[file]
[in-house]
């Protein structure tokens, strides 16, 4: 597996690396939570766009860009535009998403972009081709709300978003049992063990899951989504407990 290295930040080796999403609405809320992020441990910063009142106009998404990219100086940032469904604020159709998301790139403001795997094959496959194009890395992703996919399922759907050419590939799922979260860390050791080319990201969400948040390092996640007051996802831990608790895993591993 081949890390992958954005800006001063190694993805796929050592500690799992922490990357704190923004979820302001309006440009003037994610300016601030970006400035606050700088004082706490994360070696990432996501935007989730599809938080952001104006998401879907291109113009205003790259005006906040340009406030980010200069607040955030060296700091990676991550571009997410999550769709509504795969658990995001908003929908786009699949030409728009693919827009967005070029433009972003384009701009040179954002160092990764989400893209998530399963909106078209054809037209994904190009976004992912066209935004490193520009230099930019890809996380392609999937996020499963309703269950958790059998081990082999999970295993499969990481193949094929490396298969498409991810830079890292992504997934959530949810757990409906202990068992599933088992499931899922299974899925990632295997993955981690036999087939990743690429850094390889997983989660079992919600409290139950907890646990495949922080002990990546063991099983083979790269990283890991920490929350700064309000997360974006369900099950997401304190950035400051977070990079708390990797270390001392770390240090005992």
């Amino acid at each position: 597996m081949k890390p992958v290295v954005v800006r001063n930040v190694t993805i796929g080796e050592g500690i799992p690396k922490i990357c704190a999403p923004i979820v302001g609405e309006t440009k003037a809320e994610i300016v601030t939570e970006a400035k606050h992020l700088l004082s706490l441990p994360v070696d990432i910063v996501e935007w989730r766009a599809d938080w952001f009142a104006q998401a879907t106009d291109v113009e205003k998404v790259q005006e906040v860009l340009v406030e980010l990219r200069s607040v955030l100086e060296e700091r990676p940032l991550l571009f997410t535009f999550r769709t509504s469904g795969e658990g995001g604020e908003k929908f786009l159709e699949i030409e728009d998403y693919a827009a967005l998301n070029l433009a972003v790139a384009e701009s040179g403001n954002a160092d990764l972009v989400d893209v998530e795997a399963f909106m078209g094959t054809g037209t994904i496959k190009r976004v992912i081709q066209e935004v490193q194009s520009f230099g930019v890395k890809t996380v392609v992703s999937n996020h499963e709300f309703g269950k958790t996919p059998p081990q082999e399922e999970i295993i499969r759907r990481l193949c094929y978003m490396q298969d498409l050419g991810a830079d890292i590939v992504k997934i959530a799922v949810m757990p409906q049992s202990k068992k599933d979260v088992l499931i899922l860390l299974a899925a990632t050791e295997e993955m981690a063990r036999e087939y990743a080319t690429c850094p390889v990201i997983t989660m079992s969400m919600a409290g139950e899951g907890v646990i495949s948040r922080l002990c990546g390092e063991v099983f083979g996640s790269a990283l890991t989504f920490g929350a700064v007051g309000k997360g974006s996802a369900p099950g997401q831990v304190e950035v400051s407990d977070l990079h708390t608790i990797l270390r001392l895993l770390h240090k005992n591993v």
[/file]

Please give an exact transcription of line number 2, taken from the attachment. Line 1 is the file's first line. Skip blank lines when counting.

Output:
């Protein structure tokens, strides 16, 4: 597996690396939570766009860009535009998403972009081709709300978003049992063990899951989504407990 290295930040080796999403609405809320992020441990910063009142106009998404990219100086940032469904604020159709998301790139403001795997094959496959194009890395992703996919399922759907050419590939799922979260860390050791080319990201969400948040390092996640007051996802831990608790895993591993 081949890390992958954005800006001063190694993805796929050592500690799992922490990357704190923004979820302001309006440009003037994610300016601030970006400035606050700088004082706490994360070696990432996501935007989730599809938080952001104006998401879907291109113009205003790259005006906040340009406030980010200069607040955030060296700091990676991550571009997410999550769709509504795969658990995001908003929908786009699949030409728009693919827009967005070029433009972003384009701009040179954002160092990764989400893209998530399963909106078209054809037209994904190009976004992912066209935004490193520009230099930019890809996380392609999937996020499963309703269950958790059998081990082999999970295993499969990481193949094929490396298969498409991810830079890292992504997934959530949810757990409906202990068992599933088992499931899922299974899925990632295997993955981690036999087939990743690429850094390889997983989660079992919600409290139950907890646990495949922080002990990546063991099983083979790269990283890991920490929350700064309000997360974006369900099950997401304190950035400051977070990079708390990797270390001392770390240090005992």